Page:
Analysis: People are doing more for longer

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What do Pierre Cardin and Jean Miller have in common? French fashion designer Cardin, aged 93, is the last survivor of Parisian haute couture and still controls a global business empire; Miller, aged 92, is a cloakroom attendant at the Vidal Sassoon hair salon in Glasgow, having been there for 17 years. Both are still working. 

I chose these extreme examples in terms of levels of income to show that people are doing more for longer and enjoying their lifestyles.

Similarly, parents are staying in the family home for longer, rather than downsizing, largely due to the boomerang generation: young adults who leave home for university and then move back in with their parents to save for a deposit. If they are first-time buyers, they are likely to be between 31 and 35 before they move on. For many parents this means downsizing is likely in their 60s or 70s, creating a demand for smaller properties at a later age.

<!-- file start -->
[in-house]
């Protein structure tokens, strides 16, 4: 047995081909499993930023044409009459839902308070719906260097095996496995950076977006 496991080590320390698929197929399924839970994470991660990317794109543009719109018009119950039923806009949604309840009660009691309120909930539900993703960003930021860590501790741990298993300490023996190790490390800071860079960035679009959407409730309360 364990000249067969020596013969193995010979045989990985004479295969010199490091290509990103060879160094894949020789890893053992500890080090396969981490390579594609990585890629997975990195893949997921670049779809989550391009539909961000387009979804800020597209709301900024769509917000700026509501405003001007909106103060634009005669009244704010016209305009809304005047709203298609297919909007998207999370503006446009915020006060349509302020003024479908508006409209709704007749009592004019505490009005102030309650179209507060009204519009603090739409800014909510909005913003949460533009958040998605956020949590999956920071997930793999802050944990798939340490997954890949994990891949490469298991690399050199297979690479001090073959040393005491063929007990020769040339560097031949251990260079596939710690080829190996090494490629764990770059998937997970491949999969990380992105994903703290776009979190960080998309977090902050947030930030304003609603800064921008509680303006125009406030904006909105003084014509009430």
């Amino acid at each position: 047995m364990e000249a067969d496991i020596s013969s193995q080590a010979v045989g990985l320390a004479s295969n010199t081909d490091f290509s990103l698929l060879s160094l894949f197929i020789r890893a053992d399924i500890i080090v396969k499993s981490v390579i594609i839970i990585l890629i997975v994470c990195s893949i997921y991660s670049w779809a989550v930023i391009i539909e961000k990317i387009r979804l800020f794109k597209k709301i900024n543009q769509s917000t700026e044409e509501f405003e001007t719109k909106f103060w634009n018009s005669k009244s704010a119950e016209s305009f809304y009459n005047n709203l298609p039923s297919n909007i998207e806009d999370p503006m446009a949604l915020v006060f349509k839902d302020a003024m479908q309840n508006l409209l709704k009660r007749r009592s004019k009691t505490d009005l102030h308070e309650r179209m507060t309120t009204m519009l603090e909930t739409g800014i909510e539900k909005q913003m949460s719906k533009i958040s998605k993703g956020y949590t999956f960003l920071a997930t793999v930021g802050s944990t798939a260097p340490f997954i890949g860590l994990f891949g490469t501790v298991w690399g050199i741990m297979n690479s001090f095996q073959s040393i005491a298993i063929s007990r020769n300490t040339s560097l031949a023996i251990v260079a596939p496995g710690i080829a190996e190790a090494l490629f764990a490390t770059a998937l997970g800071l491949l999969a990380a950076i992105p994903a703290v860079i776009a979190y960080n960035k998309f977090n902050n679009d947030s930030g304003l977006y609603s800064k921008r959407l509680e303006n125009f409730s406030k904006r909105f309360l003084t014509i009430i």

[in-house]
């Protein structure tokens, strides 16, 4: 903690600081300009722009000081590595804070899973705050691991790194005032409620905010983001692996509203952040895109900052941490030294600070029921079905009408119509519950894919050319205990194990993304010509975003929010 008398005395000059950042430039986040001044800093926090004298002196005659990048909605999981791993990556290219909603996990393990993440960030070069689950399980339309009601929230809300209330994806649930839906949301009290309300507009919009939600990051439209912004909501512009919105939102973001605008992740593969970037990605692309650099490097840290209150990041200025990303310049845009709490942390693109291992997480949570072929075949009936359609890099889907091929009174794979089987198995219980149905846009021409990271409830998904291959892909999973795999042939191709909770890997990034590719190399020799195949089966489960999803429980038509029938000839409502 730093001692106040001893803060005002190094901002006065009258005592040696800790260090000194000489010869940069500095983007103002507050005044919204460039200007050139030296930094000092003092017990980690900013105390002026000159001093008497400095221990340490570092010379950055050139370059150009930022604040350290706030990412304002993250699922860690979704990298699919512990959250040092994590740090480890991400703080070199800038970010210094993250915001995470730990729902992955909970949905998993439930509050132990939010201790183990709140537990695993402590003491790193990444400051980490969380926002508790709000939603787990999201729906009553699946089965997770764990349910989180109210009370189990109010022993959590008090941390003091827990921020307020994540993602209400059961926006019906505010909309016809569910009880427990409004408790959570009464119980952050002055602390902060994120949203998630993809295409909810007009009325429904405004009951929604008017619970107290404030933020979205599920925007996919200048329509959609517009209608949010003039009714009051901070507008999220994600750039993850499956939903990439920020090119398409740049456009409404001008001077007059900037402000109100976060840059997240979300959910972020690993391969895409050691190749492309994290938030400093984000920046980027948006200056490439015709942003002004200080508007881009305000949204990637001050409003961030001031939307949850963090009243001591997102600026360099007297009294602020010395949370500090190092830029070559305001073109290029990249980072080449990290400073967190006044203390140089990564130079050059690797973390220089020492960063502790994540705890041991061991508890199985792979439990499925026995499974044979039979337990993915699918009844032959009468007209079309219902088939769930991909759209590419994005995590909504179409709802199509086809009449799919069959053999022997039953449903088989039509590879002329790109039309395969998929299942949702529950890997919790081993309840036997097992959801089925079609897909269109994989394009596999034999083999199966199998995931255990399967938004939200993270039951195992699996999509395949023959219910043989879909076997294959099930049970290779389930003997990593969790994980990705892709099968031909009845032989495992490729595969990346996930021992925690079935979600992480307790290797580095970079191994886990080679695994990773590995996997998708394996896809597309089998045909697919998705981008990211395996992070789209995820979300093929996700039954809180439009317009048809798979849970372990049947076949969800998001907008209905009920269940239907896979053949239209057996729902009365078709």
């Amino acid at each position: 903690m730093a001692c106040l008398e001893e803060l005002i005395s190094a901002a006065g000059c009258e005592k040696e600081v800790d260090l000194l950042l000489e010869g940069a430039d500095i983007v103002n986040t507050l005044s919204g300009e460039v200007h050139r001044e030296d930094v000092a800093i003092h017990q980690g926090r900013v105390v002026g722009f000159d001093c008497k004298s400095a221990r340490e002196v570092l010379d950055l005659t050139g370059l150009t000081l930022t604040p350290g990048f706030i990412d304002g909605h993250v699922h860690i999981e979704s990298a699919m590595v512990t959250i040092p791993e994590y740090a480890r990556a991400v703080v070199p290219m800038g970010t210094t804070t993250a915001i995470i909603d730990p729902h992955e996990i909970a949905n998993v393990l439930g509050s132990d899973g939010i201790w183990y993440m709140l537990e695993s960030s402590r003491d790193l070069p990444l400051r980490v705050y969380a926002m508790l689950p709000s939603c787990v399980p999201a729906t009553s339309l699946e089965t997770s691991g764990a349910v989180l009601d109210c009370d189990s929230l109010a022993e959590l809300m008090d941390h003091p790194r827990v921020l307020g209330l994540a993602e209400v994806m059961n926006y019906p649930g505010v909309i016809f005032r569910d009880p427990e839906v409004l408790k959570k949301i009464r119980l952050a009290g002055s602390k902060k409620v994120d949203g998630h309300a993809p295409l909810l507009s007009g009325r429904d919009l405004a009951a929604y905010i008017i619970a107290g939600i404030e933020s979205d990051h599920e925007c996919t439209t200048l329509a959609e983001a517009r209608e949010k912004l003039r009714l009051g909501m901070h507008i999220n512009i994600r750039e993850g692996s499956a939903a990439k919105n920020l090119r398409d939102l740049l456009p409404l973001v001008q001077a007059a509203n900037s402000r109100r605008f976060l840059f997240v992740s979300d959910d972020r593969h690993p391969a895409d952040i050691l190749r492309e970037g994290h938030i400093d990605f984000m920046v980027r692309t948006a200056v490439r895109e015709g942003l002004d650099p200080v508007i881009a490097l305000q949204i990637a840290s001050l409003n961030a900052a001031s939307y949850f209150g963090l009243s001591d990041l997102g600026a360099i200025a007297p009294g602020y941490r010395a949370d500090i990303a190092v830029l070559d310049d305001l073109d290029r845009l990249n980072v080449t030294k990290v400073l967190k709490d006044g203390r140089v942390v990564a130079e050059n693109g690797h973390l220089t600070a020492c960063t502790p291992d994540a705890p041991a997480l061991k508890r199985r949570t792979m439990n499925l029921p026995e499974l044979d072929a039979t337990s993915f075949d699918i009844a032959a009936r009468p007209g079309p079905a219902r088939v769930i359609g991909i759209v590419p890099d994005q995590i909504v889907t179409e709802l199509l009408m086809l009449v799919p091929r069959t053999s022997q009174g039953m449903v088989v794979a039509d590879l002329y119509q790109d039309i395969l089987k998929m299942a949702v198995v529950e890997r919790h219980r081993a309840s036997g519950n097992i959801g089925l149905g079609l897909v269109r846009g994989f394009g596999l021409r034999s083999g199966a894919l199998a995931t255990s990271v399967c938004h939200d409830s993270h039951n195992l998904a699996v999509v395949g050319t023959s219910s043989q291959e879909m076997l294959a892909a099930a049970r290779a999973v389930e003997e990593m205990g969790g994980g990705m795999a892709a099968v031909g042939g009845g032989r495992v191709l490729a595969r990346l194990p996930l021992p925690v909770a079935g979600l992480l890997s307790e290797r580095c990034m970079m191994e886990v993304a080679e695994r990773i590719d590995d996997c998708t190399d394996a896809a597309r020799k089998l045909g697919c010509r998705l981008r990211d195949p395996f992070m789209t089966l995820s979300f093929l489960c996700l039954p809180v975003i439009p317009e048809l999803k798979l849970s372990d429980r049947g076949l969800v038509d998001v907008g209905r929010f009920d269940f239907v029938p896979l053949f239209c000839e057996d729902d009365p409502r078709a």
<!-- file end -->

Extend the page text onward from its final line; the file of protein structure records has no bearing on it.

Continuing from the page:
Recent data from the National House Building Council also shows more elderly people are moving into the retirement home sector. Builders registered 2,337 properties specifically designed for the elderly in the first half of 2015, outstripping the 1,919 for the whole of 2014.